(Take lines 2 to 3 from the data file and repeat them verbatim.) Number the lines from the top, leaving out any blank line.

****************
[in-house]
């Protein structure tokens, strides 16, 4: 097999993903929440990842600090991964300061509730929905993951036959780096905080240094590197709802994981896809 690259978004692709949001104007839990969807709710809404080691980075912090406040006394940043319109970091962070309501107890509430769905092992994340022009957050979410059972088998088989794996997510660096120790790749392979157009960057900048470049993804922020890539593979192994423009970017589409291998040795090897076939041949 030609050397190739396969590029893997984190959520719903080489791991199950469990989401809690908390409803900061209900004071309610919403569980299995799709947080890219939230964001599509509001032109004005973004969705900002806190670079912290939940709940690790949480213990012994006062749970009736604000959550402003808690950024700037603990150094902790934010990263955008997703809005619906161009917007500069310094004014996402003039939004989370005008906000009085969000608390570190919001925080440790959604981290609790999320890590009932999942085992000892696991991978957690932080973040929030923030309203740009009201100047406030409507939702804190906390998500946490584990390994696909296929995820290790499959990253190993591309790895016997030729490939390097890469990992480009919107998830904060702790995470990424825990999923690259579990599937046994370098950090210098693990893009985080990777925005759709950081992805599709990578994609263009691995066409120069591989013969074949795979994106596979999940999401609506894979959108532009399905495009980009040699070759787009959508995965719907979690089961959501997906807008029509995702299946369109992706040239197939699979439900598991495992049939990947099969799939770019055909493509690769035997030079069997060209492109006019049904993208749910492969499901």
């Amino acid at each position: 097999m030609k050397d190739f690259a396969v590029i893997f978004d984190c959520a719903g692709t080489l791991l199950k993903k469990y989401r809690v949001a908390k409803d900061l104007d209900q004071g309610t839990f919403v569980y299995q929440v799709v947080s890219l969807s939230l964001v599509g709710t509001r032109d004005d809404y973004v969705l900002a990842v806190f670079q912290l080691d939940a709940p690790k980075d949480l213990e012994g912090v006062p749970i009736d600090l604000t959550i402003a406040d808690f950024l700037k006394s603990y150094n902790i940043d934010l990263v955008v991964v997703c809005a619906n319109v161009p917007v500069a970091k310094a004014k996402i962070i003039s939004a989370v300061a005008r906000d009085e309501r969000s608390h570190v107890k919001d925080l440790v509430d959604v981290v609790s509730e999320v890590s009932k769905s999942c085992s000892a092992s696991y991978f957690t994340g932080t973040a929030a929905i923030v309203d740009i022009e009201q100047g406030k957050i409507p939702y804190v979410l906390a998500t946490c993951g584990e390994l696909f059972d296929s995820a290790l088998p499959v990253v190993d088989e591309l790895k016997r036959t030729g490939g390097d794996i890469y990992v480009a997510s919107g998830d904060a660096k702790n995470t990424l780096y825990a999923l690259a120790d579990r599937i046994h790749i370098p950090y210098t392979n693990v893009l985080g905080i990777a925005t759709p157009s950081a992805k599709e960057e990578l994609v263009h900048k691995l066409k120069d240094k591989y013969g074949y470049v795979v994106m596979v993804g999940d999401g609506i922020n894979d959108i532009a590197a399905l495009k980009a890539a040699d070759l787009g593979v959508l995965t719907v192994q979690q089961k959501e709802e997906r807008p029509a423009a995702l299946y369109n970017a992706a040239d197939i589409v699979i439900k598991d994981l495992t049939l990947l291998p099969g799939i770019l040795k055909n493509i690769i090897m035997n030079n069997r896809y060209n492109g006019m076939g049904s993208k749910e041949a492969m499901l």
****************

């Protein structure tokens, strides 16, 4: 097999993903929440990842600090991964300061509730929905993951036959780096905080240094590197709802994981896809 690259978004692709949001104007839990969807709710809404080691980075912090406040006394940043319109970091962070309501107890509430769905092992994340022009957050979410059972088998088989794996997510660096120790790749392979157009960057900048470049993804922020890539593979192994423009970017589409291998040795090897076939041949 030609050397190739396969590029893997984190959520719903080489791991199950469990989401809690908390409803900061209900004071309610919403569980299995799709947080890219939230964001599509509001032109004005973004969705900002806190670079912290939940709940690790949480213990012994006062749970009736604000959550402003808690950024700037603990150094902790934010990263955008997703809005619906161009917007500069310094004014996402003039939004989370005008906000009085969000608390570190919001925080440790959604981290609790999320890590009932999942085992000892696991991978957690932080973040929030923030309203740009009201100047406030409507939702804190906390998500946490584990390994696909296929995820290790499959990253190993591309790895016997030729490939390097890469990992480009919107998830904060702790995470990424825990999923690259579990599937046994370098950090210098693990893009985080990777925005759709950081992805599709990578994609263009691995066409120069591989013969074949795979994106596979999940999401609506894979959108532009399905495009980009040699070759787009959508995965719907979690089961959501997906807008029509995702299946369109992706040239197939699979439900598991495992049939990947099969799939770019055909493509690769035997030079069997060209492109006019049904993208749910492969499901």
């Amino acid at each position: 097999m030609k050397d190739f690259a396969v590029i893997f978004d984190c959520a719903g692709t080489l791991l199950k993903k469990y989401r809690v949001a908390k409803d900061l104007d209900q004071g309610t839990f919403v569980y299995q929440v799709v947080s890219l969807s939230l964001v599509g709710t509001r032109d004005d809404y973004v969705l900002a990842v806190f670079q912290l080691d939940a709940p690790k980075d949480l213990e012994g912090v006062p749970i009736d600090l604000t959550i402003a406040d808690f950024l700037k006394s603990y150094n902790i940043d934010l990263v955008v991964v997703c809005a619906n319109v161009p917007v500069a970091k310094a004014k996402i962070i003039s939004a989370v300061a005008r906000d009085e309501r969000s608390h570190v107890k919001d925080l440790v509430d959604v981290v609790s509730e999320v890590s009932k769905s999942c085992s000892a092992s696991y991978f957690t994340g932080t973040a929030a929905i923030v309203d740009i022009e009201q100047g406030k957050i409507p939702y804190v979410l906390a998500t946490c993951g584990e390994l696909f059972d296929s995820a290790l088998p499959v990253v190993d088989e591309l790895k016997r036959t030729g490939g390097d794996i890469y990992v480009a997510s919107g998830d904060a660096k702790n995470t990424l780096y825990a999923l690259a120790d579990r599937i046994h790749i370098p950090y210098t392979n693990v893009l985080g905080i990777a925005t759709p157009s950081a992805k599709e960057e990578l994609v263009h900048k691995l066409k120069d240094k591989y013969g074949y470049v795979v994106m596979v993804g999940d999401g609506i922020n894979d959108i532009a590197a399905l495009k980009a890539a040699d070759l787009g593979v959508l995965t719907v192994q979690q089961k959501e709802e997906r807008p029509a423009a995702l299946y369109n970017a992706a040239d197939i589409v699979i439900k598991d994981l495992t049939l990947l291998p099969g799939i770019l040795k055909n493509i690769i090897m035997n030079n069997r896809y060209n492109g006019m076939g049904s993208k749910e041949a492969m499901l």